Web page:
The report also finds that following the UK’s departure from the Common Agricultural Policy, “in the short-term ongoing financial support will be essential to sustain the agricultural sector in Wales”, to provide similar levels of certainty over financial support to Welsh farmers as currently provided by CAP.
The Committee argues that the move to a future subsidies system “will need to be done in a way which ensures that farmers do not face a cliff-edge with regard to financial support”, and highlights the need for Wales to receive its fair share of future funds for agricultural support. The report therefore calls on the UK Government to “agree with the devolved administrations a mechanism for future allocations of funding for agricultural support”, prior to the Agriculture Bill reaching Committee Stage in the House of Commons. It also welcomes the Welsh Government’s commitment to ring-fence any funding provided by the UK Government.
“It is certainly welcome that the need for fair farm funding has been recognised once again. And we have said it many time before – in order to deliver Fair Farm Funding for Wales it is essential that the UK Government allocate funds outside the Barnett formula.
“We fear that if no steps are taken to resolve this issue very quickly then the family farms here in Wales will be seriously disadvantaged. Since the referendum we have recommended that funding for agriculture in Wales should be ring-fenced, because we don’t want to see a situation where health and education is competing for money that would otherwise go to farming.
“We hope and expect the UK and Welsh Governments to develop a management structure to ensure this does not happen. But we also need clarity on how much money will be available to Welsh Government for agriculture – and we need that information now,” added the Union President.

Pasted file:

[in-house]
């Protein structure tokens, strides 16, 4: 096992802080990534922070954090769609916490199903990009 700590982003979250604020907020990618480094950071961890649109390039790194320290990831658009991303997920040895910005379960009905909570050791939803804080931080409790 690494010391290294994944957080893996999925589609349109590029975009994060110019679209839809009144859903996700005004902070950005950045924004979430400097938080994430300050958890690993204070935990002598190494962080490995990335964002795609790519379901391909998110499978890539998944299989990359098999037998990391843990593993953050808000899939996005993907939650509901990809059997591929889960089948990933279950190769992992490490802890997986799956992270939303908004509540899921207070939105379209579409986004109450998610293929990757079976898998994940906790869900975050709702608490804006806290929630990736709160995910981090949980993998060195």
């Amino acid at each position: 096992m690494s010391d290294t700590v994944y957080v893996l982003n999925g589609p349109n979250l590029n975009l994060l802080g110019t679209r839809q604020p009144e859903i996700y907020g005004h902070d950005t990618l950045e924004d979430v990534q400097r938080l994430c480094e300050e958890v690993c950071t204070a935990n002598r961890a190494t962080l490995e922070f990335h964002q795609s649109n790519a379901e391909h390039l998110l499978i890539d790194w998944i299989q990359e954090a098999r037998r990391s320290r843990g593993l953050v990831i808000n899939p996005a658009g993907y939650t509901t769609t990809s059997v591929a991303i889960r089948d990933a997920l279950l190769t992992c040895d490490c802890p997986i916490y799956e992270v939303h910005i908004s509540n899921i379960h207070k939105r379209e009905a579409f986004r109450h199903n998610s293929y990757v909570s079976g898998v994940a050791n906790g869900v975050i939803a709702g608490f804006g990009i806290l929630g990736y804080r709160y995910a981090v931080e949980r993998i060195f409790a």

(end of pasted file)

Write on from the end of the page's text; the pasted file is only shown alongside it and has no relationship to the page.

Addressing the issue of productivity, promotion and procurement, Glyn Roberts said: “The 2014 launch by the Department for Environment, Food and Rural Affairs’ of Sir Peter Bonfield’s Plan for Local Procurement marked an important move towards distinguishing between ‘cheapest’ and ‘best value’, and recognition that responsible procurement can bring a range of benefits to the wider society.
“The decision to leave the EU presents an opportunity to revisit procurement laws and policies in a way which ensures public bodies lead by example in terms of supporting Welsh and UK food and farming businesses.
“The Government should also review procurement rules in light of Brexit, with a view to introducing policies which make support for local and British businesses by public bodies a priority and proactively encourage and facilitate public and private sector procurement of UK produce in a manner that supports small, medium and large processors and cooperatives.”
“It can’t be stressed enough that we need to instigate procurement policies which encourage the creation of new companies and cooperatives which allow smaller businesses to tender for procurement, in order to bring benefits in terms of local employment and redressing imbalances that currently exist throughout the supply chain. This, the FUW believes, should be done in a way which raises awareness of and confidence in UK produce, both amongst UK citizens and visitors to the UK,” he added.